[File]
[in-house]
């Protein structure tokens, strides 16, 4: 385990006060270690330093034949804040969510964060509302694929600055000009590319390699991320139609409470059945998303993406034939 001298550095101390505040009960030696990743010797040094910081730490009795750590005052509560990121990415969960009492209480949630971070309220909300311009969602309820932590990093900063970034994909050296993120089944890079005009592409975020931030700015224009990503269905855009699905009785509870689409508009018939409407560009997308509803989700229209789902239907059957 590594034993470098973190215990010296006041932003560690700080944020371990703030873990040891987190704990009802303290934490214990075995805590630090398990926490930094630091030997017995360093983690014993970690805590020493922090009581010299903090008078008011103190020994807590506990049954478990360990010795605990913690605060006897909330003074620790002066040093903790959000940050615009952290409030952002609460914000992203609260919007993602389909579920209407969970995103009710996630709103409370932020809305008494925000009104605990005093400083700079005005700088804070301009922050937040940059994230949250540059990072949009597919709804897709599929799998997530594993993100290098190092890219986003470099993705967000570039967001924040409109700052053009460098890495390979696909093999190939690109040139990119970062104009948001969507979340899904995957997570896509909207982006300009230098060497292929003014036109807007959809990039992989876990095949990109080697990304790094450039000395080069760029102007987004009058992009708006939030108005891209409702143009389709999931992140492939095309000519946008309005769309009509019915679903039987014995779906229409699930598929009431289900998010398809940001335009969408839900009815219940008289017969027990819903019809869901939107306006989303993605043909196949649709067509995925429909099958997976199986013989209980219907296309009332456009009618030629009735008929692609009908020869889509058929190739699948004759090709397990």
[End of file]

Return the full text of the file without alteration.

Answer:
[in-house]
């Protein structure tokens, strides 16, 4: 385990006060270690330093034949804040969510964060509302694929600055000009590319390699991320139609409470059945998303993406034939 001298550095101390505040009960030696990743010797040094910081730490009795750590005052509560990121990415969960009492209480949630971070309220909300311009969602309820932590990093900063970034994909050296993120089944890079005009592409975020931030700015224009990503269905855009699905009785509870689409508009018939409407560009997308509803989700229209789902239907059957 590594034993470098973190215990010296006041932003560690700080944020371990703030873990040891987190704990009802303290934490214990075995805590630090398990926490930094630091030997017995360093983690014993970690805590020493922090009581010299903090008078008011103190020994807590506990049954478990360990010795605990913690605060006897909330003074620790002066040093903790959000940050615009952290409030952002609460914000992203609260919007993602389909579920209407969970995103009710996630709103409370932020809305008494925000009104605990005093400083700079005005700088804070301009922050937040940059994230949250540059990072949009597919709804897709599929799998997530594993993100290098190092890219986003470099993705967000570039967001924040409109700052053009460098890495390979696909093999190939690109040139990119970062104009948001969507979340899904995957997570896509909207982006300009230098060497292929003014036109807007959809990039992989876990095949990109080697990304790094450039000395080069760029102007987004009058992009708006939030108005891209409702143009389709999931992140492939095309000519946008309005769309009509019915679903039987014995779906229409699930598929009431289900998010398809940001335009969408839900009815219940008289017969027990819903019809869901939107306006989303993605043909196949649709067509995925429909099958997976199986013989209980219907296309009332456009009618030629009735008929692609009908020869889509058929190739699948004759090709397990």